- The Department of Labor has proposed rescinding the Obama-era "persuader" rule addition to the Labor Management Reporting and Disclosure Act (LMRDA), according to The Washington Post.
- The rule, which a Texas judge blocked in November, requires that employers disclose the content of previously protected communications with third parties — even if normally protected by attorney-client privilege — regarding employee unionization efforts.
- The DOL, now headed up by President Donald Trump appointee Alexander Acosta, said that it was moving to revoke the regulation because of ongoing court battles, the need to further study its effect on businesses and the lack of enforcement resources.
Construction industry organizations like the Associated Builders and Contractors were vocal opponents of the rule, arguing that it would keep contractors and other employers from requesting legal advice about their rights during unionization efforts.
The November ruling, which permanently blocked implementation, was in response to an earlier Texas court decision to issue a temporary injunction against the regulation. In that case, U.S. District Judge Sam Cummings raised the possibility that the persuader rule was a violation of the First Amendment.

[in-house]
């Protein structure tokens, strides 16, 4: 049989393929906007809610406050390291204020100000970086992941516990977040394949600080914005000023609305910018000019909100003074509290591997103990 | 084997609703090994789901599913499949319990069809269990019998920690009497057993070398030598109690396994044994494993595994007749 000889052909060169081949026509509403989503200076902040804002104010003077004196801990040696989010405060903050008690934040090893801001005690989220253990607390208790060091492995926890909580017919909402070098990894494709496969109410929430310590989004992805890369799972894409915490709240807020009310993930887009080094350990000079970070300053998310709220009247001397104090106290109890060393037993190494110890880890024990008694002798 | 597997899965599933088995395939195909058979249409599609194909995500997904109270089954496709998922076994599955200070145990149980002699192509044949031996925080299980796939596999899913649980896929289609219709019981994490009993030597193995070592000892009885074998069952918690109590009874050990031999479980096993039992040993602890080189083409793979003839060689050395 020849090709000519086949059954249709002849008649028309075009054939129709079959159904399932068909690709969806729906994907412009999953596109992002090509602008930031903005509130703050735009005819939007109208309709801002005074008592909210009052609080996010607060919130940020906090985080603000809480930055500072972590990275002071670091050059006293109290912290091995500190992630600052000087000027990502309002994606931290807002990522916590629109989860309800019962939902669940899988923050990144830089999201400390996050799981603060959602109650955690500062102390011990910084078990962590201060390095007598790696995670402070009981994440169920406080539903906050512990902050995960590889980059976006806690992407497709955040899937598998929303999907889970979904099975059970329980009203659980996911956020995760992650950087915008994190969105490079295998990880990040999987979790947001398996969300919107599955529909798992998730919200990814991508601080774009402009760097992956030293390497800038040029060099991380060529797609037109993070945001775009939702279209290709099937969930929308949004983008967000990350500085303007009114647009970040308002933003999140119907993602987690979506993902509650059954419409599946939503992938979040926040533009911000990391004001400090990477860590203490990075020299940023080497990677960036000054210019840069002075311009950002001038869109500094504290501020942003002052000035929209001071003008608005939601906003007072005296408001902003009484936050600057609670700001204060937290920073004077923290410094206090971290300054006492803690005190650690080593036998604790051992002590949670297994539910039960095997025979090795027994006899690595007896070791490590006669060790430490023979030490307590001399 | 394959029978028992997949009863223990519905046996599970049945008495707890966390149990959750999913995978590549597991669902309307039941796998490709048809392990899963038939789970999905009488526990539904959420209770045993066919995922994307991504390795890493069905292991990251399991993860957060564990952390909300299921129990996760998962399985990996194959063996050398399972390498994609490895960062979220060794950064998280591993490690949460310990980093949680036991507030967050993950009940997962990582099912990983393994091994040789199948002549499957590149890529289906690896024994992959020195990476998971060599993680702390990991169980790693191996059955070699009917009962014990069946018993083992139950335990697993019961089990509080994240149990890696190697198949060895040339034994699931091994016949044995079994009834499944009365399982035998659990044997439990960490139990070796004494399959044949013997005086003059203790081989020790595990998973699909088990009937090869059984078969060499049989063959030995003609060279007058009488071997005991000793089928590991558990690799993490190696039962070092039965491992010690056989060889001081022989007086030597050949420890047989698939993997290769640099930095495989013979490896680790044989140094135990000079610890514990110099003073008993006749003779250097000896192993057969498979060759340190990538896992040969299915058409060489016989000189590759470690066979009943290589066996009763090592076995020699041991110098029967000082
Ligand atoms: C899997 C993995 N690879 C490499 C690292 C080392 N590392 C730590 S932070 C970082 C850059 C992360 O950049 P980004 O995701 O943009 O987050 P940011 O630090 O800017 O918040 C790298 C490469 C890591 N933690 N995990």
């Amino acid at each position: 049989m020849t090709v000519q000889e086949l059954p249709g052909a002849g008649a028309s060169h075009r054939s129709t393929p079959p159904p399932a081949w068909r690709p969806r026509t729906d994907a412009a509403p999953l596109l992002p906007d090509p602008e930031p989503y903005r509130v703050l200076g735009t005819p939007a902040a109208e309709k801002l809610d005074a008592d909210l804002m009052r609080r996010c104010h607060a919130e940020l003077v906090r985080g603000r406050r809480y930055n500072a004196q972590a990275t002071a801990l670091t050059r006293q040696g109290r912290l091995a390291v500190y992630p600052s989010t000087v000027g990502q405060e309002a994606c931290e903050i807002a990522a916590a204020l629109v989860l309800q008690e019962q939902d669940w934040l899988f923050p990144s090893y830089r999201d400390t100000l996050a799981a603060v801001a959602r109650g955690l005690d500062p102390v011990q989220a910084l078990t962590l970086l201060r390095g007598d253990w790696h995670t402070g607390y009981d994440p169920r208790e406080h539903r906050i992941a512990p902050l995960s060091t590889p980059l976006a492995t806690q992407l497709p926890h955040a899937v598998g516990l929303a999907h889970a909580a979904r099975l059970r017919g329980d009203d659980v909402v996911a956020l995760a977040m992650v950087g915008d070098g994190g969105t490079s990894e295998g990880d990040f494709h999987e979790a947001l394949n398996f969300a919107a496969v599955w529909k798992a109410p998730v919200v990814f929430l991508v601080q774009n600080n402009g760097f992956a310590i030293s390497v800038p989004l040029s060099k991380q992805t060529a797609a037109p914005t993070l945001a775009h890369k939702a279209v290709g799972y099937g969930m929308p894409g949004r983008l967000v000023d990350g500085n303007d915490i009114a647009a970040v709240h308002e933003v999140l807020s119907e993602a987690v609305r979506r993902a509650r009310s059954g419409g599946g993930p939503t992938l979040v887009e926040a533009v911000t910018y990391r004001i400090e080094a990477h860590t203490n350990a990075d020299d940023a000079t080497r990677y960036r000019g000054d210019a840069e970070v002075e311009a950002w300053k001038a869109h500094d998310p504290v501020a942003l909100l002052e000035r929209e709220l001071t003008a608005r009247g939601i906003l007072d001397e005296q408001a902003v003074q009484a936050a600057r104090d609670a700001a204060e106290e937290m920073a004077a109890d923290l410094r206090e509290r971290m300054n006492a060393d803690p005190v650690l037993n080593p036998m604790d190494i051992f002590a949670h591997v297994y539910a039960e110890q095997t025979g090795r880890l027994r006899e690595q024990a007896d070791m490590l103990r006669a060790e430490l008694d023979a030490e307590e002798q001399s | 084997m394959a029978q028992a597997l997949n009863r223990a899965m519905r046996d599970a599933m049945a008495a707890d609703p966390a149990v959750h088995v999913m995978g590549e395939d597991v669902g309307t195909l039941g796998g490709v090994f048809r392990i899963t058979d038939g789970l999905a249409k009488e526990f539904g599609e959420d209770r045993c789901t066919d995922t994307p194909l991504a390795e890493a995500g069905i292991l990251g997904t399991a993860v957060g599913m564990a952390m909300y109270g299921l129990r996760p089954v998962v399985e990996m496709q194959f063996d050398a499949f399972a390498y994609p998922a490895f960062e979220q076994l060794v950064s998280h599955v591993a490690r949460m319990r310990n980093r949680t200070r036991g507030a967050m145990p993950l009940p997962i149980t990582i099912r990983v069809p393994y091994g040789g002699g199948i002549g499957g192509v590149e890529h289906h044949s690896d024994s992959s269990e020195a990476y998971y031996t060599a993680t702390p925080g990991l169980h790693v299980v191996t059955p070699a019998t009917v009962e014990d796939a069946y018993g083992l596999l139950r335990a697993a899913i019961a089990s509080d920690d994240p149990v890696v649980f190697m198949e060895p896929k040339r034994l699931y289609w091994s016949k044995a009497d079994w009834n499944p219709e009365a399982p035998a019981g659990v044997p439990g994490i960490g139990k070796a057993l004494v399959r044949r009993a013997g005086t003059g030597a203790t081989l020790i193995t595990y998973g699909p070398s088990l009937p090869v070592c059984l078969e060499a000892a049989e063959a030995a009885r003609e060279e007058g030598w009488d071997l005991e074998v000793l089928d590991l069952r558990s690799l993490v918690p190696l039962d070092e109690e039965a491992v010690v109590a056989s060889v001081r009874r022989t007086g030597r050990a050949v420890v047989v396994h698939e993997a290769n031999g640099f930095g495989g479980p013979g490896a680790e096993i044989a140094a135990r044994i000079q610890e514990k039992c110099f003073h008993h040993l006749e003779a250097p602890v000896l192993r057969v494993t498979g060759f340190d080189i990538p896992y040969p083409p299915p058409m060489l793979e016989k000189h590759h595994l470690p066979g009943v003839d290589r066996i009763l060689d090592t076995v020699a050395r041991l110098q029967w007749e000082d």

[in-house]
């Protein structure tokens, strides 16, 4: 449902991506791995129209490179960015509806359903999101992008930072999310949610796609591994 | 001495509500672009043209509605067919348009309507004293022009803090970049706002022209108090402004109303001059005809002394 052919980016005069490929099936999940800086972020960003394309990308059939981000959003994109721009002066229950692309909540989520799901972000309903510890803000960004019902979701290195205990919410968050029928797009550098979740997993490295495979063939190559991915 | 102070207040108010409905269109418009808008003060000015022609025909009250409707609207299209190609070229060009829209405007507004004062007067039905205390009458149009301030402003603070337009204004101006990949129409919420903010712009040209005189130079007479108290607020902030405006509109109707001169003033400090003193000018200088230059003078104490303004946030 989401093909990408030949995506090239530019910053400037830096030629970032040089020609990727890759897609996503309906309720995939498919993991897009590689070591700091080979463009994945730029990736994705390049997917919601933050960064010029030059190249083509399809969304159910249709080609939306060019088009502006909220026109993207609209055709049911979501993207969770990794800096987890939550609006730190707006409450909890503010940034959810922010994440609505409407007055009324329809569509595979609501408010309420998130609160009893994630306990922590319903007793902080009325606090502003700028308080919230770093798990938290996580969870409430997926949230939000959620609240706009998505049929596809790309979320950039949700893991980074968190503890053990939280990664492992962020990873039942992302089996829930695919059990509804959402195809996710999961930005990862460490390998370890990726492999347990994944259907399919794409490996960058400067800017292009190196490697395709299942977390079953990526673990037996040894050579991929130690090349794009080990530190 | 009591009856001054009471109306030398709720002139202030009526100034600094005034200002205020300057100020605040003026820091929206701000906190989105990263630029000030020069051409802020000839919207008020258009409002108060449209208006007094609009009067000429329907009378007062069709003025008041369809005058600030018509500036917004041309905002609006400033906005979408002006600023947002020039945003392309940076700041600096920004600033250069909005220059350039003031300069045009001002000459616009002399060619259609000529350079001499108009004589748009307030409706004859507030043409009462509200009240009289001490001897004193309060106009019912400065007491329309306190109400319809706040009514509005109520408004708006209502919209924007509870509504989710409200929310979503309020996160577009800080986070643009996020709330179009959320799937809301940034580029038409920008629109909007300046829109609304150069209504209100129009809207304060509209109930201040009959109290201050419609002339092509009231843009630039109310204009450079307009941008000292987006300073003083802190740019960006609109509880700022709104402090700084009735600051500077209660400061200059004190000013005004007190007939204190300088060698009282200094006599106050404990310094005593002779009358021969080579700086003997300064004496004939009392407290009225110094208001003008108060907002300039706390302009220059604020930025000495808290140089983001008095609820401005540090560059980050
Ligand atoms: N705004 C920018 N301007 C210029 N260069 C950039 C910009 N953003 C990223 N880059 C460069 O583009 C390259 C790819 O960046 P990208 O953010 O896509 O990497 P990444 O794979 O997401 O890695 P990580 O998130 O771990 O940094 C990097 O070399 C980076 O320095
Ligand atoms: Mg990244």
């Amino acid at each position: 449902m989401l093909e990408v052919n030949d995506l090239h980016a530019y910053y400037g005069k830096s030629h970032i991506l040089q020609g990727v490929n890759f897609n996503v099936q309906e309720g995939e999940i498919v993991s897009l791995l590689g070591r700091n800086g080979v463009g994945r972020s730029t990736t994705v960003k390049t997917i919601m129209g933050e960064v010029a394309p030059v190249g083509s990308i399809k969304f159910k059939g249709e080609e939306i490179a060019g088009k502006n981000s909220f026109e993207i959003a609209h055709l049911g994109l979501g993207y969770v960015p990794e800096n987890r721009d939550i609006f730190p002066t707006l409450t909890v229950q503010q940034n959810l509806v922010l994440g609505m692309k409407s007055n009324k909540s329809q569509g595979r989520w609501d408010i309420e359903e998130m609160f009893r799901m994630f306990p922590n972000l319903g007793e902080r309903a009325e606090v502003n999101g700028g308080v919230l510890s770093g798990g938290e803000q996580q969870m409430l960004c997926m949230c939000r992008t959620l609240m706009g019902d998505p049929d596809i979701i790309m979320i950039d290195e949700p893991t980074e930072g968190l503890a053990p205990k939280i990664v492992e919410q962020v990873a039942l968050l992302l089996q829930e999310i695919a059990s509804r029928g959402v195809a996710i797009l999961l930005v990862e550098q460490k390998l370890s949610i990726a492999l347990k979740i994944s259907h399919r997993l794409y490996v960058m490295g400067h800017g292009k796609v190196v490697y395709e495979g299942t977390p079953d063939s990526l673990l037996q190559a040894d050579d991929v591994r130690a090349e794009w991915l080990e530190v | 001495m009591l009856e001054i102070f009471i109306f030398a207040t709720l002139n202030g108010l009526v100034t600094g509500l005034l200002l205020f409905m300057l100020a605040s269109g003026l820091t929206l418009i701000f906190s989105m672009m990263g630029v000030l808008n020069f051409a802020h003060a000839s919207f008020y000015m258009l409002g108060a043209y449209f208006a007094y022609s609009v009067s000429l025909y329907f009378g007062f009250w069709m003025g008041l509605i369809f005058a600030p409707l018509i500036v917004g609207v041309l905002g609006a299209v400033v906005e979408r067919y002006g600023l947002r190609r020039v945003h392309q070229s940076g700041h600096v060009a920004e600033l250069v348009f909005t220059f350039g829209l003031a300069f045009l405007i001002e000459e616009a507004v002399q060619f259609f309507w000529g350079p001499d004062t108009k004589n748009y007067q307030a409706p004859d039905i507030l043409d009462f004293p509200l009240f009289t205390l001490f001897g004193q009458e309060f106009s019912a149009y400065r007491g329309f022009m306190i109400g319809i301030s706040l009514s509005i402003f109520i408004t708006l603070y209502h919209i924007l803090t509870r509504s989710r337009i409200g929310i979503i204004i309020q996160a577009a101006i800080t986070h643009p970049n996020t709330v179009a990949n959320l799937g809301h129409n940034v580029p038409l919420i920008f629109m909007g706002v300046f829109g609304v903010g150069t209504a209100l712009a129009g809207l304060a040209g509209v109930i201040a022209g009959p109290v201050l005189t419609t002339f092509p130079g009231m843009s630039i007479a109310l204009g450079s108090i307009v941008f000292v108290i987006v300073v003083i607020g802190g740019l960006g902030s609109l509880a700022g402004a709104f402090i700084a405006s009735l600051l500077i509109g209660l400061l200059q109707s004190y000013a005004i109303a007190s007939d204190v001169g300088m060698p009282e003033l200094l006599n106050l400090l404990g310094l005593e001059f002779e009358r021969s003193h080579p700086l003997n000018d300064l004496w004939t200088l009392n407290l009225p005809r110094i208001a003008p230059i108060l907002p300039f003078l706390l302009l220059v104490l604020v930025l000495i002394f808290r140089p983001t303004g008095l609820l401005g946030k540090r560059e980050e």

The DOL has been actively making changes under the new administration. Just last week, it withdrew a policy guidance implemented under former President Barack Obama that held companies to a stricter interpretation of what constitutes an independent contractor relationship. The informal guidance, which industry groups argued unfairly broadened the definition of joint employment, was intended to cut down on cases of worker misclassification and make it easier for hiring companies to be held responsible for the actions of independent contractors over which they had even indirect control.
The Trump administration has also presided over changes in Occupational Safety and Health Administration regulations, which the American Federation of Labor and Congress of Industrial Organizations' (AFL-CIO) said is jeopardizing the safety of U.S. workers. Thus far, Trump's policies on regulatory review have led to the repeal of the Volks rule, which broadened OSHA's recordkeeping enforcement ability, and the delay of implementation of a new silica rule to September.